A defendant who failed to laugh when a cop asked him whether he had "firearms, drugs, cats, dogs, alligators, and weapons" in his vehicle was detained; the officer claimed that this was cause for reasonable suspicion. It wasn't, a Pennsylvania court ruled last week.
As quoted by Fourthamendment.com, citing United States v. Holloway, 2023 U.S. Dist. LEXIS 187752 (E.D. Pa. Oct. 18, 2023):
Officer Smart testified that he regularly asks individuals a question concerning possession of "firearms, drugs, cats, dogs, alligators, and weapons" at vehicle stops because it "helps [him] read people's body language and their demeanor." … He further testified that he was trained by other officers to infer that an individual who does not laugh at such a question is nervous about either firearms or narcotics … and that he typically receives a "laughing response" to that question …. While courts "do give considerable deference to police officers' determinations of reasonable suspicion, … courts do not owe them blind deference." United States v. Alvin, 701 F. App'x 151, 156 (3d Cir. 2017) (internal quotations omitted). The Court does not find that laughing at a law enforcement officer while being questioned about drugs and weapons would be an appropriate response. Moreover, failing to laugh at a bizarre question while being questioned about drugs and weapons does not create reasonable suspicion to remove an individual from a car after a traffic violation.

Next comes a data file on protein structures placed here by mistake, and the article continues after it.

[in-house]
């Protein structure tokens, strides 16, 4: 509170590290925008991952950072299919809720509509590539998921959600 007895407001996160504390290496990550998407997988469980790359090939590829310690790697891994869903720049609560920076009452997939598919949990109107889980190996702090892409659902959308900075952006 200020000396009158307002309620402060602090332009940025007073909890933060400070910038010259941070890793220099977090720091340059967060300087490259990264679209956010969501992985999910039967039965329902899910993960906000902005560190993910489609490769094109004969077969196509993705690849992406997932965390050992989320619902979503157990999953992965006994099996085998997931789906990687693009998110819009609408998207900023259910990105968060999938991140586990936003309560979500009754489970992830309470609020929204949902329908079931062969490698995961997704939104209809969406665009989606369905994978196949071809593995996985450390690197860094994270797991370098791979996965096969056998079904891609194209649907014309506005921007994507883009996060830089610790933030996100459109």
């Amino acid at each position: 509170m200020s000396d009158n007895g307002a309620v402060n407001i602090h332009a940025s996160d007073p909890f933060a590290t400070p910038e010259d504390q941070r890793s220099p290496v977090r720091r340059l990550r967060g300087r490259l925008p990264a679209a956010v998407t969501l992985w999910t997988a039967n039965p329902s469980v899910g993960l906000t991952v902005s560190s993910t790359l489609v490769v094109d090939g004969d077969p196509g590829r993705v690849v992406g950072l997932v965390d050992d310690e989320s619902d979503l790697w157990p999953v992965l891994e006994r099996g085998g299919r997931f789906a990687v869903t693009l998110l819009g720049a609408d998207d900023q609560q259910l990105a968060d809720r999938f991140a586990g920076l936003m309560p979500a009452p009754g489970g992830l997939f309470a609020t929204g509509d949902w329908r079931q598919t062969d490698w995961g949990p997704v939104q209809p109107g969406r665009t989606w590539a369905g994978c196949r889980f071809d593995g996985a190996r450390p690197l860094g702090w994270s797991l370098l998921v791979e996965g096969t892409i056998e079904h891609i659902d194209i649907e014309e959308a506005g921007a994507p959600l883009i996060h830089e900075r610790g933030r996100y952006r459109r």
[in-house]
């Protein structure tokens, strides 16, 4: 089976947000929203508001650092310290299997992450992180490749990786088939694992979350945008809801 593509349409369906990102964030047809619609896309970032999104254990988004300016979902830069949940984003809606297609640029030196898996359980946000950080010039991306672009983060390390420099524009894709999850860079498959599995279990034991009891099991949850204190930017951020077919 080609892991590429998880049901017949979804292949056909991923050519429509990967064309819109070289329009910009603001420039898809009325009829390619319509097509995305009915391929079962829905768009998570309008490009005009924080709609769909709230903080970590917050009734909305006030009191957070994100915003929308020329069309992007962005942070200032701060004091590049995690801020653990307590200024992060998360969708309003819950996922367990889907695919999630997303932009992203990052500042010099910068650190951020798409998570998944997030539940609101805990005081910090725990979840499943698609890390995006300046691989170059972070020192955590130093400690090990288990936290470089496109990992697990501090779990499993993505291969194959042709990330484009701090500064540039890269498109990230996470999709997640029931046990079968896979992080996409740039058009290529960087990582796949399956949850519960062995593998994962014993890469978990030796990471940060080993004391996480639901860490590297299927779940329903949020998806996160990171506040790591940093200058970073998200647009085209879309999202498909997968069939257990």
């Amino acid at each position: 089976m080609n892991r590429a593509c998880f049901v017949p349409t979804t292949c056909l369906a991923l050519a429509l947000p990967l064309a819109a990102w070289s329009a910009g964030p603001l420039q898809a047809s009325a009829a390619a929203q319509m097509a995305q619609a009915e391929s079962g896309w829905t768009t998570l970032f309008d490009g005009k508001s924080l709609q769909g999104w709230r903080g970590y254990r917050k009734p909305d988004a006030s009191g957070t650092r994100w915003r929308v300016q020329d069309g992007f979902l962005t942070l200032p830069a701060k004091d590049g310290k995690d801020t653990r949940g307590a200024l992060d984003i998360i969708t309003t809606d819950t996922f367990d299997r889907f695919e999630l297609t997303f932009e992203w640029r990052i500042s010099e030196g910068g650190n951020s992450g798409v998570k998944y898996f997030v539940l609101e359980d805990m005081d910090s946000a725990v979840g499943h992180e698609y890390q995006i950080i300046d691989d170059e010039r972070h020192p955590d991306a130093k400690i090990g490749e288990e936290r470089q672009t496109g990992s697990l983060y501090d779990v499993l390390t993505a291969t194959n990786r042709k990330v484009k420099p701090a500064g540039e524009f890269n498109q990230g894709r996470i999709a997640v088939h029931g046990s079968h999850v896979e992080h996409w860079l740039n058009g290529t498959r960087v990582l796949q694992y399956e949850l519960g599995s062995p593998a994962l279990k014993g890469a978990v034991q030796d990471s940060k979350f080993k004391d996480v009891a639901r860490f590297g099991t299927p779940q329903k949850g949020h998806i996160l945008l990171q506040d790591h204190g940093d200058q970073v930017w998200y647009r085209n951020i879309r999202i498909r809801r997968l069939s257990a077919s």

Don't laugh at the joke? Reasonable suspicion. Laugh at the joke? From another case apparently featuring the same cop, that's reasonable suspicion as well.
When Officer Smart returned to the driver's side window, he asked Ross whether there were any "firearms in the vehicle, narcotics, specifically heroin, crack, marijuana, cats and dogs." Ross looked straight ahead, paused, and then "kind of giggled and said no." Officer Smart observed that Ross continued to appear very nervous and continued to reach towards the center console and move his jacket around. The backup officer arrived soon thereafter. Officers Smart and Foreman had become sufficiently concerned that Ross might be armed as a result of their observations and interactions with Ross that they then asked Ross to exit the vehicle.
A stupid power game, and the officer played it until someone was willing to pay what it took to win—and there's nothing in any of this to stop Officer Smart playing it again.
P.S. it's wild that you can't just look up this case online without paying $30 to PACER, and PACER is so rudimentary and broken you can't even link to it. What a rip-off!